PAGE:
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Renting in Ontario (part 2)

Renting in Ontario (part 2)

Increase in rent: notices and delays

Ontario prescribes rates of increase each year. The owner must give a written notice of 90 days and can increase the rent only once per 12 month period. The increase must respect the statutory rate published in August of each year. To increase the rent beyond the statutory rate, the owner must apply to the Commission de la location immobilière / the Landlord and Tenant Board. (Capital expenditure is subjected to an annual ceiling of three points of a percentage more than the statutory rate, for a maximum duration of three years.)

N.B.: There are certain types of renting which are not subjugated to the provisions of the law on rent control; however, the 12 month rule and the 90 days’ notice obligation apply nevertheless.

In the event of seriously deferred maintenance work, the tenant can submit a request to the Commission de la location immobilière / the Landlord and Tenant Board in order to cancel any increase in rent or increase higher than the statutory rate. In the serious cases, the tenants pay their rent at the Landlord and Tenant Board  until the problems of maintenance and repair are solved.

Note: The rules on the increase in the rents apply only to the tenants in place. If the tenant leaves the premises, then the owner can increase the rent at his discretion.


Late payment 


The day after the date that the rent is due, if it is still unpaid, the owner can give to the tenant the notice of cancellation for non-payment of the rent. The tenant then has 14 days in the case of a renting per month or per year to pay the rent. After this delay, if the rent remains unpaid, the owner can then apply to the Landlord and Tenant Board of Ontario to recover the overdue rents.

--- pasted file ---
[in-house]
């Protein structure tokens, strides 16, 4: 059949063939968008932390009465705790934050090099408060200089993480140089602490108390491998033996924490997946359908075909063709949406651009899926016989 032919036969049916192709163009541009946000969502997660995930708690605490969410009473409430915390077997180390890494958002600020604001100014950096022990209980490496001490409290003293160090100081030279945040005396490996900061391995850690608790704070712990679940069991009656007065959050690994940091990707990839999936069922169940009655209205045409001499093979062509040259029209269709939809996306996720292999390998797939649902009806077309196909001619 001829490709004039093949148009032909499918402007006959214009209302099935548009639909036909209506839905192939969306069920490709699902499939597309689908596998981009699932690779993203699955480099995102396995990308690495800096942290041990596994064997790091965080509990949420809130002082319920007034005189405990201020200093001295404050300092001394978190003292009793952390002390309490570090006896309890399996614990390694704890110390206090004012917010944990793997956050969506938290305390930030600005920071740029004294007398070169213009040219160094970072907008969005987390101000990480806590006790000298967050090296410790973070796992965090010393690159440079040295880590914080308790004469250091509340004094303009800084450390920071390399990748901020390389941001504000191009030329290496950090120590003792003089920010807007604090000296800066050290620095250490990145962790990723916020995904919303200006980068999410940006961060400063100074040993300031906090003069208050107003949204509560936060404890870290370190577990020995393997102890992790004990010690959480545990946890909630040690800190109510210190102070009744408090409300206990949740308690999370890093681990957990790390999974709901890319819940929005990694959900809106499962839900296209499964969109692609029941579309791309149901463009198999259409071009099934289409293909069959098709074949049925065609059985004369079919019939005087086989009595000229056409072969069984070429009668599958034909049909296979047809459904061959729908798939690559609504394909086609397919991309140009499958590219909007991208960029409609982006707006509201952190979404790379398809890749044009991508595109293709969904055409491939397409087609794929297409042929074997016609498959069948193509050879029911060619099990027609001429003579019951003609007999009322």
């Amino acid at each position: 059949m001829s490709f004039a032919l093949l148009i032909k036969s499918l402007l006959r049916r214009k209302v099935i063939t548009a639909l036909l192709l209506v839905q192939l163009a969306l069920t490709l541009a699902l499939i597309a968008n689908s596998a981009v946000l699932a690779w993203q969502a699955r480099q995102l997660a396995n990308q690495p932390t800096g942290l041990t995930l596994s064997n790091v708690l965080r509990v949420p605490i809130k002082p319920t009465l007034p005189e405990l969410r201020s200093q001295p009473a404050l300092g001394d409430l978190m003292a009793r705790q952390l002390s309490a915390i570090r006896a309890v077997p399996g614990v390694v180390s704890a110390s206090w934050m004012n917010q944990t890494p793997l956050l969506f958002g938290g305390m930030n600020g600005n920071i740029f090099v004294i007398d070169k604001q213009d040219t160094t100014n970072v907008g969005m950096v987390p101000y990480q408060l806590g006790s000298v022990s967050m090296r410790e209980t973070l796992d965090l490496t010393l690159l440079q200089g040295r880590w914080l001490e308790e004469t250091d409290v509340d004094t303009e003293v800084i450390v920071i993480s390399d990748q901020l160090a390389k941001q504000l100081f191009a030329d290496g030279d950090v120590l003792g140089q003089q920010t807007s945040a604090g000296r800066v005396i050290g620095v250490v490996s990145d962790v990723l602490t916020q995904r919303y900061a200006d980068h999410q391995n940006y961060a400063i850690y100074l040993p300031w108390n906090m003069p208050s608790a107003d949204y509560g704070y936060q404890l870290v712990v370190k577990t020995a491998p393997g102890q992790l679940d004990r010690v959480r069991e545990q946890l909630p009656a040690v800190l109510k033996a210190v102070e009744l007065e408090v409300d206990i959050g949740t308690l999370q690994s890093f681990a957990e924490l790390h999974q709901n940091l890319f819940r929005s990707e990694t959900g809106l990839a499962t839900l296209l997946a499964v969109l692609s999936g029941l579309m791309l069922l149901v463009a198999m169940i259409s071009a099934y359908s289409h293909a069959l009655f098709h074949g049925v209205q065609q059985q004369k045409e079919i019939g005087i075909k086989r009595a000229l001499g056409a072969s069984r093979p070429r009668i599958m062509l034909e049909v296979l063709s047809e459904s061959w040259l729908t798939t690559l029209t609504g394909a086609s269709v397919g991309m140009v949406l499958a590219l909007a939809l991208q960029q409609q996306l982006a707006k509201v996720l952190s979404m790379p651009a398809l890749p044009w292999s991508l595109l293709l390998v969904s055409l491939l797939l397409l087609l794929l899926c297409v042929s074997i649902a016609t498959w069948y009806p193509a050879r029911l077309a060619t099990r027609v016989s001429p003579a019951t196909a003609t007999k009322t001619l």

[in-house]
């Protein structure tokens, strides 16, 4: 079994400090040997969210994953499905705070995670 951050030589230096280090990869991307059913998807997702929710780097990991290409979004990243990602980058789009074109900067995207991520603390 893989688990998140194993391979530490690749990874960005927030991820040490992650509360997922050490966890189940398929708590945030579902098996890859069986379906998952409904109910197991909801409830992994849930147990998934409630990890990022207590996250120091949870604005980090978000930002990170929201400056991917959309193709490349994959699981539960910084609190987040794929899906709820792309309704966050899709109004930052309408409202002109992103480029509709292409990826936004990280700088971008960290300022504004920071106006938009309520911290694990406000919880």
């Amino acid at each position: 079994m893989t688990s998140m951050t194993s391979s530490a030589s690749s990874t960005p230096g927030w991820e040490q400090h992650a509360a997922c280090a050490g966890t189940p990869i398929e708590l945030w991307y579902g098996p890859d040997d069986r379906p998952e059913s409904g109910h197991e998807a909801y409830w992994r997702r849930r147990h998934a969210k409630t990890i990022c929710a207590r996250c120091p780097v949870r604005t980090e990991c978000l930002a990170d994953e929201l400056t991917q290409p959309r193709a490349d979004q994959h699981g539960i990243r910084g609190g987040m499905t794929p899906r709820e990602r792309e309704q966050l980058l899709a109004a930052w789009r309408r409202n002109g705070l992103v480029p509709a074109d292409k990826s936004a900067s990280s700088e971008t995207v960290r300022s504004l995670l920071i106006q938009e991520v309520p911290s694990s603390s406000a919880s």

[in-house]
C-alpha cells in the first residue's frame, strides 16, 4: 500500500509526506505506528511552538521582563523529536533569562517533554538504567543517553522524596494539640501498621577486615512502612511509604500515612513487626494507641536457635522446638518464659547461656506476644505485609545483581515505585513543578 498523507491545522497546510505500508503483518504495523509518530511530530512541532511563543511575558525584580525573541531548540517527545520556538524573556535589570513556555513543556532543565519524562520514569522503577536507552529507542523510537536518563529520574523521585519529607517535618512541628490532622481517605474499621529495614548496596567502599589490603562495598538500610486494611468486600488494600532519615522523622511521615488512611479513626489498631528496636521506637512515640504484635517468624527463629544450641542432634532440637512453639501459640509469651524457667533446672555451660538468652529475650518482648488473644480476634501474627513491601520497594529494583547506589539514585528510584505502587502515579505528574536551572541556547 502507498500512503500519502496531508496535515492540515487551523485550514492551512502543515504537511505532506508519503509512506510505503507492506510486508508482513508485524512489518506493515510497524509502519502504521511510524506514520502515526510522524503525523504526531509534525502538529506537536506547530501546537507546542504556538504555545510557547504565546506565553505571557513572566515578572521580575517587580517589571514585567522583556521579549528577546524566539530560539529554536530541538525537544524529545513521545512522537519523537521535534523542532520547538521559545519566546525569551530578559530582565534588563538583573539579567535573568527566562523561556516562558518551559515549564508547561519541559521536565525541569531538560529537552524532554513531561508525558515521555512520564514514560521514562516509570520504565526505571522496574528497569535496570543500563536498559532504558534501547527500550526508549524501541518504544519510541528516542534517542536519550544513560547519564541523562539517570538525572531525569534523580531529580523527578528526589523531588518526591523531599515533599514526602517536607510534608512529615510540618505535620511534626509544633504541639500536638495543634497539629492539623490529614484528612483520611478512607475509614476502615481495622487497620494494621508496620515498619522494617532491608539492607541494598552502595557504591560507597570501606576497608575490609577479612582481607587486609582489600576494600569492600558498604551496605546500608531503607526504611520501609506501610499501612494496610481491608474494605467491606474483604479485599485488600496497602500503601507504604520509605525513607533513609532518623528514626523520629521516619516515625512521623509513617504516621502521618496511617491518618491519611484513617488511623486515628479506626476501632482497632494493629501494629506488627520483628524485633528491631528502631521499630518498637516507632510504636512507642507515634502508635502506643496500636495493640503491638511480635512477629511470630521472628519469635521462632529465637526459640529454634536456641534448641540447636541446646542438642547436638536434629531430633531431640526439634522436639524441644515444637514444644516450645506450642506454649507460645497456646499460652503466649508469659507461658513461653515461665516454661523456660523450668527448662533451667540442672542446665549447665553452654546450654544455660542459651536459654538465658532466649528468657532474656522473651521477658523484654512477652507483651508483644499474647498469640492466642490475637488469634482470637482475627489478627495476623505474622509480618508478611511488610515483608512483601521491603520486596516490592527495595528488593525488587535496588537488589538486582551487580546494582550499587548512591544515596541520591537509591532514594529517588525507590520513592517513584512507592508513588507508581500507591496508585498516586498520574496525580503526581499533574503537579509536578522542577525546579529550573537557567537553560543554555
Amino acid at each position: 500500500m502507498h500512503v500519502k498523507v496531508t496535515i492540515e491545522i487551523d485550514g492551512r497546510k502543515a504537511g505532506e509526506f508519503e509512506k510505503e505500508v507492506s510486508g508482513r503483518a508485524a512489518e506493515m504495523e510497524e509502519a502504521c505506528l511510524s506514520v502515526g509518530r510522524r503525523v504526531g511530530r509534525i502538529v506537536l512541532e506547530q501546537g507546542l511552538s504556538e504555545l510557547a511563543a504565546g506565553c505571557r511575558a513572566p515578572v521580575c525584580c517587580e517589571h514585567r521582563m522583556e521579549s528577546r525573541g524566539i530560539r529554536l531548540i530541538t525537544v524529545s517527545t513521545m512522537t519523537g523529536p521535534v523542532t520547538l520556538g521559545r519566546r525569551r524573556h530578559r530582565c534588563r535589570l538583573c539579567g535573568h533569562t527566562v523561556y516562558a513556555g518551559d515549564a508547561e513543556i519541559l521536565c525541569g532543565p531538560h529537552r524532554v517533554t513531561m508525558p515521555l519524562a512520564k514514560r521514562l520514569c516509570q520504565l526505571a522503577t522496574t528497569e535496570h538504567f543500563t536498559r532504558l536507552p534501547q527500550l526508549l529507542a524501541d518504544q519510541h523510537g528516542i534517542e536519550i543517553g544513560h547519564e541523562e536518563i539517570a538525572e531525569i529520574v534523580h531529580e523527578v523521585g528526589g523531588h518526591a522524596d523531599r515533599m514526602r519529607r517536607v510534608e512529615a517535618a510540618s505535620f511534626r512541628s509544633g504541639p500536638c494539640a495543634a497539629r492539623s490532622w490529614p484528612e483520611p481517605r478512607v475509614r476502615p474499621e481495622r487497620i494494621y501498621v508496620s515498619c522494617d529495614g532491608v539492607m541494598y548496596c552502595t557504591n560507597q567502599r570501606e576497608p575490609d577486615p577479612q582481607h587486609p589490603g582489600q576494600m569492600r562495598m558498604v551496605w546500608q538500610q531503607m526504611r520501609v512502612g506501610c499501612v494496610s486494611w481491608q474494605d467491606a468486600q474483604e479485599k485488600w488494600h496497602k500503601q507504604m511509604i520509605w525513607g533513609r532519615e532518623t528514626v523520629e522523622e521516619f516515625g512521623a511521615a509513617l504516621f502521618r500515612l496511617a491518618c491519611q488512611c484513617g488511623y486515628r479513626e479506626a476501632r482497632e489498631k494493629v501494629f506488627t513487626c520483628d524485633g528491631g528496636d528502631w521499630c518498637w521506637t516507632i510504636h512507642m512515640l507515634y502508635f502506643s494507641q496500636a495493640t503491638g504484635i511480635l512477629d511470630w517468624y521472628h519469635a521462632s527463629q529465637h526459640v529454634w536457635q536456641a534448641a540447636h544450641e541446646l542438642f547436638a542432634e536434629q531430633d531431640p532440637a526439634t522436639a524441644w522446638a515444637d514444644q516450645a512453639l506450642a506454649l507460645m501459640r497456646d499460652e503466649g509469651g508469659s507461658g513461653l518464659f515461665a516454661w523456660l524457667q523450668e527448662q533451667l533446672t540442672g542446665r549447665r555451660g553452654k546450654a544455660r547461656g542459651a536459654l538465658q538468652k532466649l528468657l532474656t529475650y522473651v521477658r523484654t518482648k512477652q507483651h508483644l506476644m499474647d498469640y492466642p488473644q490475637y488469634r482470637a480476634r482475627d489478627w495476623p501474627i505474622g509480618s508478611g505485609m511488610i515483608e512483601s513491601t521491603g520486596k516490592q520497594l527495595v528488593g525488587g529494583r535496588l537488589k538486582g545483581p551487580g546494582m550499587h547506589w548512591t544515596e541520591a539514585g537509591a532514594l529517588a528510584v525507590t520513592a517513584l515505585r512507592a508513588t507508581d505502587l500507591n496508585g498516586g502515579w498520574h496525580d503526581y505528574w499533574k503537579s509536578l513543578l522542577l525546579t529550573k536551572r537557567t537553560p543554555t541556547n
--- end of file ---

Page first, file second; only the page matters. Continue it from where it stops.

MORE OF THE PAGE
Several reasons justify eviction, most important being the non-payment of the rent. Here’s the procedure of eviction to be followed in Ontario concerning overdue rents:

The day when the tenant procrastinates in paying his rent, the owner gives him a notice; the tenant then has a 14-day delay to pay the rent; on the 15th day, the owner pays for the rights of a Request for eviction of the tenant for non-payment of the rent and in order to obtain the payment of back rent; the Landlord and Tenant Board emits a notice of hearing as soon as possible; the owner informs the tenant about the notice; the owner signs the certificate as accreditation.

Contrary to the preceding law, there is no process by default envisaged by the Residential Tenancies Act and all the requests go in hearing. The hearings must be held as soon as possible. If the owner is in his right, he makes an agreement with the provincial sheriff to carry out the eviction of the tenant.

The owner can ask for an accelerated treatment of the eviction of a tenant who deliberately causes important damage. In such a case, the period of notice passes from 20 to 10 days and the tenant cannot make the notice null and void by carrying out repairs. In cases of considerable intentional damage, expulsion can be immediate.


Access to the premises of the owner


The lease can envisage the cases where the owner can penetrate in the premises. He must generally give notice of the time indicating the reason, the date and the hour of access (between 8 a.m. and 8 p.m.). The owner can penetrate in the premises in the event of urgency or if the tenant agrees to it.


Animals and smokers


The Residential Tenancies Act does not protect people before they become tenants; the owner could thus refuse to rent a dwelling for these reasons.

If the lease contains such a prohibition, the owner cannot expel a tenant who has an animal in infringement of the lease. The Law does not mention prohibitions to smoke. An owner could however have reasons to expel a tenant, be it either because he has an animal or because he smokes, if that causes damage to the property or disturbs the other tenants.


Lastly, the tenant cannot retain the payment of the rent for repairs not-carried out.

As regards the owner, it is possible to replace the locks with the provision of giving a key to the tenant.


In the next newspaper, that is to say May 2010, we will compare these rules and we will share the experience of a Quebec owner who has buildings in the two provinces.

About the author

Québec Landlords Association (1)

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